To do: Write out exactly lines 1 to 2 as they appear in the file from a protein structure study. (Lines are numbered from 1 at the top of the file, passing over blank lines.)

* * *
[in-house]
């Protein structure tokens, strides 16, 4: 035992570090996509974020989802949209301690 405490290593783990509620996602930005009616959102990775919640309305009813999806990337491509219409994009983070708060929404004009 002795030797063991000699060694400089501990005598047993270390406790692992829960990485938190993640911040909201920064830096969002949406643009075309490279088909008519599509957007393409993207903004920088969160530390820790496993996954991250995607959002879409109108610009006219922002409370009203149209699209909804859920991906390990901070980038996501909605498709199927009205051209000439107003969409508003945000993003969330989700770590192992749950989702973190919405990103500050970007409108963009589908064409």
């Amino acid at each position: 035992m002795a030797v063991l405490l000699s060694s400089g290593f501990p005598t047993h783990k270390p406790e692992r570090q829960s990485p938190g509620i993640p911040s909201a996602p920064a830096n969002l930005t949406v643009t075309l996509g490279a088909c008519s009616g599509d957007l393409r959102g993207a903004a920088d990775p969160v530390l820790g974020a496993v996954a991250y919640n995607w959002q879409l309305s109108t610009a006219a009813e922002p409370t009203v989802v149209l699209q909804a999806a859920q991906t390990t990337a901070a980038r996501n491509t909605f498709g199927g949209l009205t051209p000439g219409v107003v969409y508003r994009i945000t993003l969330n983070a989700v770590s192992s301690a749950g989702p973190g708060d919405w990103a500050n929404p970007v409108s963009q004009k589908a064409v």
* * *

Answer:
[in-house]
């Protein structure tokens, strides 16, 4: 035992570090996509974020989802949209301690 405490290593783990509620996602930005009616959102990775919640309305009813999806990337491509219409994009983070708060929404004009 002795030797063991000699060694400089501990005598047993270390406790692992829960990485938190993640911040909201920064830096969002949406643009075309490279088909008519599509957007393409993207903004920088969160530390820790496993996954991250995607959002879409109108610009006219922002409370009203149209699209909804859920991906390990901070980038996501909605498709199927009205051209000439107003969409508003945000993003969330989700770590192992749950989702973190919405990103500050970007409108963009589908064409």